STRONGER THAN OUR SIN – Fourth Sunday in Lent, Year B

March 10, 2024

Revised Common Lectionary
Numbers 21:4-9
Psalm 107:1-3, 17-22
Ephesians 2:1-10
John 3:14-21

Lectionary for Mass (RC)
2 Chronicles 36:14-16, 19-23
Psalm 137:1-2, 3, 4-5, 6 (6ab)
Ephesians 2:4-10
John 3:14-21

We all mess up. We say or do hurtful things, make bad decisions, neglect important matters, and sometimes selfishly hoard our time or resources. In our human frailty, we stumble and fall, causing pain to ourselves and others. When we become aware of our shortcomings, our failings, our sins, we often feel guilt and shame. Sometimes, others are quick to judge and criticize, adding to our burden of remorse and self-condemnation.

Today’s Scripture readings offer a profound message of hope and redemption in our brokenness. We hear the good news that God, who is fully aware of our sin, chooses to remain faithful even when we are unfaithful. The covenants with Noah, Abraham, and Moses serve as reminders of God’s unwavering fidelity despite our repeated failures and disobedience.

The history of the Israelite nation paints a stark picture of human frailty. Even though God had led the Hebrews from slavery to freedom, God’s chosen people were consumed by grumbling and discontent. Later generations would forsake the covenant, turning to idolatry and suffering tragic consequences, including exile, destruction, and despair. The stories of Israel’s infidelity resonate with our own experience of hurting and being hurt, of relationships broken and hopes shattered. The scars we carry are testaments to the messiness of human existence.

Yet, the scriptures don’t stop at highlighting our failings. The biblical narrative also points to the remarkable truth that God’s faithfulness endures even when ours does not. God acts to restore and renew—bringing healing to those who have been afflicted and returning exiles to their homes.

God’s faithfulness is expressed most clearly in the life, death, and resurrection of Jesus. Today’s reading from Ephesians reminds us that once “we were dead through our trespasses” (Eph 2:5), separated from God by sin. Yet God, “who is rich in mercy” (Eph 2:4), has raised us to new life in Christ not because of our merit, but because of the Holy One’s own boundless love.

In his death on the cross, Jesus, the sinless one, becomes the embodiment of forgiveness, offering himself as a bridge between humanity and God. “God did not send the Son into the world to condemn the world, but in order that the world might be saved through him” (Jn 3:17). By joining ourselves to his dying and rising through baptism, we receive the forgiveness of our sins. Even when we fail to live up to the gift of life that we have received, God’s forgiveness and restoration are always within reach. In his death, Jesus reveals divine love and faithfulness that never end.

Today’s scripture readings invite us to acknowledge our shortcomings without drowning in self-condemnation. The love and faithfulness of God are stronger than our sin. The journey of faith is not about perfection, but about transformation. It’s about acknowledging our messiness while embracing the grace that makes us whole. We can shed the burden of guilt and shame, knowing that God’s love embraces us, not in spite of our sins and failings, but because of them. As we live into the grace that God has showered on us, we can work to build a world where forgiveness and hope bloom even amid the scars of our past.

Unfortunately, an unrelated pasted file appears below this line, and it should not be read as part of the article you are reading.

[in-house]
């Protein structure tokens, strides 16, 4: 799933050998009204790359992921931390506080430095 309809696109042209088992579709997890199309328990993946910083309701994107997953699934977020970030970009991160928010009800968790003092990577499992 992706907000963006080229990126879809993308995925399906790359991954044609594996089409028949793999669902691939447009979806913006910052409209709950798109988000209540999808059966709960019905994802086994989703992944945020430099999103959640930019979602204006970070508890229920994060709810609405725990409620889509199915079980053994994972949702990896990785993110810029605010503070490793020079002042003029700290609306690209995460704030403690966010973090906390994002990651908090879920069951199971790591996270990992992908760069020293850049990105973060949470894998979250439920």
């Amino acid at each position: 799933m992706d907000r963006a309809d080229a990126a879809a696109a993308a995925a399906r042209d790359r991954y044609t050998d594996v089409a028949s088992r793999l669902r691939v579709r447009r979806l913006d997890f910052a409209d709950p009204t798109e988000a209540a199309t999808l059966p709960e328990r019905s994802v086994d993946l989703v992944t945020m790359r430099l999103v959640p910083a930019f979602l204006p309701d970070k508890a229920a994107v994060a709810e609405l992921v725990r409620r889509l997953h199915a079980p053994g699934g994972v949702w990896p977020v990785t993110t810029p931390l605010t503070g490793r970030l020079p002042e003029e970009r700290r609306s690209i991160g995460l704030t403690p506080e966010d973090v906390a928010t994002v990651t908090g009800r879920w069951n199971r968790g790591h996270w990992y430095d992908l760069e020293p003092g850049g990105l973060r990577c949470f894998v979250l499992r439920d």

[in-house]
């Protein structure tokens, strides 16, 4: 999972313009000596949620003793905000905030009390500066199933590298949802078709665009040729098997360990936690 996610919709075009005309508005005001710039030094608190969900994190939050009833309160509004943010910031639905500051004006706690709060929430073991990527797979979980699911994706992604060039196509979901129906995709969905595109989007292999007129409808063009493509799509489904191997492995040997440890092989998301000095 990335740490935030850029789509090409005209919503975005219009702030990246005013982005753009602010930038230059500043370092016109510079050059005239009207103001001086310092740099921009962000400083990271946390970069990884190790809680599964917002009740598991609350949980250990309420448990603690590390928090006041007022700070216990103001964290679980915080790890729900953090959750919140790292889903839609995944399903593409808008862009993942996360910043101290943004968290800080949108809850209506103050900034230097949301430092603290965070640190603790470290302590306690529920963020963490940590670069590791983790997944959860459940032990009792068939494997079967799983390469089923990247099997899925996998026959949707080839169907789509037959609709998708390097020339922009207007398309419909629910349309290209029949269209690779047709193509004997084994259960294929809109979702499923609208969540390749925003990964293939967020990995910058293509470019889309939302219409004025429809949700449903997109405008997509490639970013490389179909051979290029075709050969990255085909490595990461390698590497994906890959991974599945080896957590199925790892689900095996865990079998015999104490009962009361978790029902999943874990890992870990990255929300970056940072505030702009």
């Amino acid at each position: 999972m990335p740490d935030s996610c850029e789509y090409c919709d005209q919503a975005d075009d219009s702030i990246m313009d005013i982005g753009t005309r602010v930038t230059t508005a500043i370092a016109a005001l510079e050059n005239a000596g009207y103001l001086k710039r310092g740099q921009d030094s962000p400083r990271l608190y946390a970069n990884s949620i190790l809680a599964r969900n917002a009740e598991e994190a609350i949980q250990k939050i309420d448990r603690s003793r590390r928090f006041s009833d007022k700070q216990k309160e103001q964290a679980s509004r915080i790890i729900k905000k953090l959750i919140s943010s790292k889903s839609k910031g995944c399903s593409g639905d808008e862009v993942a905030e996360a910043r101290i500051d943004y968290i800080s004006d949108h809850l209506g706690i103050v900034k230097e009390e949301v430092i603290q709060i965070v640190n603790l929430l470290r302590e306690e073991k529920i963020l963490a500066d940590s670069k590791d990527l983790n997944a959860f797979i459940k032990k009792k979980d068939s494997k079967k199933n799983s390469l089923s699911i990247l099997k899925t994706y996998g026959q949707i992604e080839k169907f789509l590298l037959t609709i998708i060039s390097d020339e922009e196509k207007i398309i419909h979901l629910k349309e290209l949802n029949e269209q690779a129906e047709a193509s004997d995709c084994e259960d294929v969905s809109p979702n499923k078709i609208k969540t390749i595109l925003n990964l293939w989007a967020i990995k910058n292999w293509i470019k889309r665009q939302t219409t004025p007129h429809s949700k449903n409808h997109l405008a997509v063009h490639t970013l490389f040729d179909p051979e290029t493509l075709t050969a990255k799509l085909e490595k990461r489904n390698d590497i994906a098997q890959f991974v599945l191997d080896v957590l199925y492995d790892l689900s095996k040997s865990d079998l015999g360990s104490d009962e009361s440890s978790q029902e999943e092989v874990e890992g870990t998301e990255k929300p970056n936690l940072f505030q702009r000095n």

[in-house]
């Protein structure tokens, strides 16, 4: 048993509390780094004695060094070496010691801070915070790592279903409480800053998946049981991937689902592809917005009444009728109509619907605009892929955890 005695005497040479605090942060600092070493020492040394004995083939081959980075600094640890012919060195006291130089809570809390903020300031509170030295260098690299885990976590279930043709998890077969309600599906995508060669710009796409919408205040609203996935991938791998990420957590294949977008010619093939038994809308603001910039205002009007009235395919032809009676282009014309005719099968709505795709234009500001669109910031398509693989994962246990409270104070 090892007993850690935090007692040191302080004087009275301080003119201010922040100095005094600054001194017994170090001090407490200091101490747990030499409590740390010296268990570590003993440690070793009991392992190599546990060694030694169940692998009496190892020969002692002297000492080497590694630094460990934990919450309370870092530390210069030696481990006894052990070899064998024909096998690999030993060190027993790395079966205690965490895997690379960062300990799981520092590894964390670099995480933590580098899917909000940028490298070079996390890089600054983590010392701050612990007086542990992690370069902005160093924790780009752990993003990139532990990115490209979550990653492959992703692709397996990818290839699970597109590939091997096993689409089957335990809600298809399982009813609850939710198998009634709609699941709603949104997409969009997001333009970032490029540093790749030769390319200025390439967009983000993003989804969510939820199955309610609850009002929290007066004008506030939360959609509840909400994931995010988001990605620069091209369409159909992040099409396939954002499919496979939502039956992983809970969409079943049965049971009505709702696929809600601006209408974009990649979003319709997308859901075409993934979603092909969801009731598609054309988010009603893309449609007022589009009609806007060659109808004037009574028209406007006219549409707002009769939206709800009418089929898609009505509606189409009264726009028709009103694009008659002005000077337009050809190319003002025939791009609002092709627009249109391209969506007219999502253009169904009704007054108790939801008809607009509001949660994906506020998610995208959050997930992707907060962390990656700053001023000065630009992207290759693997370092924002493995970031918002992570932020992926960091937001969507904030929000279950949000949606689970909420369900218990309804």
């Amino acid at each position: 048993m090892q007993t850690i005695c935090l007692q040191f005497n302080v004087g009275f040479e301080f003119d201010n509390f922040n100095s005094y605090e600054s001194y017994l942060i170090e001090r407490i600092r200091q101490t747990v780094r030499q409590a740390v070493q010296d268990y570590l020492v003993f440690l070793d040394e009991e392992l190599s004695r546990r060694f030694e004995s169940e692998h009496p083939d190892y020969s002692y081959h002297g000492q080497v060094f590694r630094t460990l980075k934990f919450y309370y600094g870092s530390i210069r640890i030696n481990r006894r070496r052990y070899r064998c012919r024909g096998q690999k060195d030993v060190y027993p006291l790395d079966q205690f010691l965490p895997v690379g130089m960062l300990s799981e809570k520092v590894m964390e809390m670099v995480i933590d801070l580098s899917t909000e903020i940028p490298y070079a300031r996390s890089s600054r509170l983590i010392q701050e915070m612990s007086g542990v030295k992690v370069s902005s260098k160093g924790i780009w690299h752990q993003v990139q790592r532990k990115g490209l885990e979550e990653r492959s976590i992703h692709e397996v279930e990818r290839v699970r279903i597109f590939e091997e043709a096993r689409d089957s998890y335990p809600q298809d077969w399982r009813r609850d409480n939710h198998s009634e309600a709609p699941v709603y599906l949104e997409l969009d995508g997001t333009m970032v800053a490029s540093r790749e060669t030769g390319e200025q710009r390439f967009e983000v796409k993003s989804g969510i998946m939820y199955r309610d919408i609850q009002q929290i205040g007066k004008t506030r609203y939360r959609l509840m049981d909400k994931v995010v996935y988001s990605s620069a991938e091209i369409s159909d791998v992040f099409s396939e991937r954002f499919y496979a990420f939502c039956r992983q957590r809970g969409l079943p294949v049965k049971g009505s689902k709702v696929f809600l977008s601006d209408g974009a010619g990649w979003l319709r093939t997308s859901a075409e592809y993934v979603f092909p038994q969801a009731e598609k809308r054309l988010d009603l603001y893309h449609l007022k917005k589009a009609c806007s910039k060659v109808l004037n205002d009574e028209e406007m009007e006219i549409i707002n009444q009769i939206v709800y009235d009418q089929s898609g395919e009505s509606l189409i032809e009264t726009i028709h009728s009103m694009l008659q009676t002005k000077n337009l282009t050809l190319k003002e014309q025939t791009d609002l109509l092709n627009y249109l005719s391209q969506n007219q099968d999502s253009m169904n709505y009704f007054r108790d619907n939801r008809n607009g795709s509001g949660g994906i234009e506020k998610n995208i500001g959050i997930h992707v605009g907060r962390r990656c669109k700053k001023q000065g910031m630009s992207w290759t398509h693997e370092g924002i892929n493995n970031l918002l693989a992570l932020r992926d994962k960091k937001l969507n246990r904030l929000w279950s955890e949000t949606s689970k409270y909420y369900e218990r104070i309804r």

A Hymn for Today: “Give thanks to God who hears our cries”

The Revised Common Lectionary appoints Psalm 107 for this Fourth Sunday of Lent (Year B). Theologian, teacher, author, and hymnwriter Ruth Duck, FHS, an ordained minister in the United Church of Christ, has created a paraphrase of that psalm, which expresses praise to the God who out of generous love responds with compassion and mercy to human beings in their need and distress.

Give thanks to God who hear our cries
and saves in troubled days
with wondrous works to humankind
that call for highest praise.
Let all who know God’s saving love
sing grateful songs always.

If you have ever wandered where
no human help was near,
and in your trouble cried to God,
who rescued you from fear,
then thank the God of steadfast love
who dries your every tear.

If you have ever lived inside
the prison of your gloom
and cried to God, who broke your bonds
and raise you from the tomb,
then praise the One who sets you free,
who makes dry places bloom.

If you draw near the gates of death,
too sick to eat or dress,
and cried to God, who heard your voice
and healed all your distress,
the sing with sounds of holy joy;
God’s wondrous works profess.

If you have felt your courage fail
before a violent sea
and cried to God, who stilled the storm,
and made the wild wind flee,
then in the congregation praise
the One who heard your plea.

So praise the One whose love is great,
whose kindness is well-known.
Consider well the healing hand
and help you have been shown,
and tell the world what God has done.
Praise God and God alone!

Text: Psalm 107; Ruth Duck, b. 1947. Used by permission under OneLicense #A-729857.

Image Credit: Because of Your Love I Am Free!, drawing, Lingnan University, Hong Kong

“Word and Song: A Lectionary Reflection” is written by the Executive Director of The Hymn Society, Rev. Dr. Mike McMahon. For his full bio, click here and scroll down to the “staff” section.

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